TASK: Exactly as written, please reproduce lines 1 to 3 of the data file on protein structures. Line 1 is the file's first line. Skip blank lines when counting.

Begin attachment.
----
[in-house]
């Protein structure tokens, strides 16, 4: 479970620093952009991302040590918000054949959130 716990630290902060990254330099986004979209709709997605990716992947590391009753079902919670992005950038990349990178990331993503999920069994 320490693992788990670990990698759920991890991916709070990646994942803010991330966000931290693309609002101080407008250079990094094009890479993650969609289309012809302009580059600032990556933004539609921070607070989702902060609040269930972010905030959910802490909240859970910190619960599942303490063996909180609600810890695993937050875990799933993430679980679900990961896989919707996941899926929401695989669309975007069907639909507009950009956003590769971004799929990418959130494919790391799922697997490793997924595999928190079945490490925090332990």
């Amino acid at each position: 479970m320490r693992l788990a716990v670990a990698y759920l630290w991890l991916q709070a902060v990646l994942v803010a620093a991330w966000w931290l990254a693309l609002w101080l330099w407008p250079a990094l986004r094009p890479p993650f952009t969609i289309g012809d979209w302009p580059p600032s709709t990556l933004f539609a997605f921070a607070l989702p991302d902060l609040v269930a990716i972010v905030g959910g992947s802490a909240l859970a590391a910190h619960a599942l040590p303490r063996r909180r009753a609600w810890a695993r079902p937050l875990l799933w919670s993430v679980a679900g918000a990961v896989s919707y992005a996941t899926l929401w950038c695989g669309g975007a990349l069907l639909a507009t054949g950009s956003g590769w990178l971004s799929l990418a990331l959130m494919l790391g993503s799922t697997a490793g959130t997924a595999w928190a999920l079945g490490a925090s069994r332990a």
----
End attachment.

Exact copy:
[in-house]
């Protein structure tokens, strides 16, 4: 479970620093952009991302040590918000054949959130 716990630290902060990254330099986004979209709709997605990716992947590391009753079902919670992005950038990349990178990331993503999920069994 320490693992788990670990990698759920991890991916709070990646994942803010991330966000931290693309609002101080407008250079990094094009890479993650969609289309012809302009580059600032990556933004539609921070607070989702902060609040269930972010905030959910802490909240859970910190619960599942303490063996909180609600810890695993937050875990799933993430679980679900990961896989919707996941899926929401695989669309975007069907639909507009950009956003590769971004799929990418959130494919790391799922697997490793997924595999928190079945490490925090332990």
């Amino acid at each position: 479970m320490r693992l788990a716990v670990a990698y759920l630290w991890l991916q709070a902060v990646l994942v803010a620093a991330w966000w931290l990254a693309l609002w101080l330099w407008p250079a990094l986004r094009p890479p993650f952009t969609i289309g012809d979209w302009p580059p600032s709709t990556l933004f539609a997605f921070a607070l989702p991302d902060l609040v269930a990716i972010v905030g959910g992947s802490a909240l859970a590391a910190h619960a599942l040590p303490r063996r909180r009753a609600w810890a695993r079902p937050l875990l799933w919670s993430v679980a679900g918000a990961v896989s919707y992005a996941t899926l929401w950038c695989g669309g975007a990349l069907l639909a507009t054949g950009s956003g590769w990178l971004s799929l990418a990331l959130m494919l790391g993503s799922t697997a490793g959130t997924a595999w928190a999920l079945g490490a925090s069994r332990a």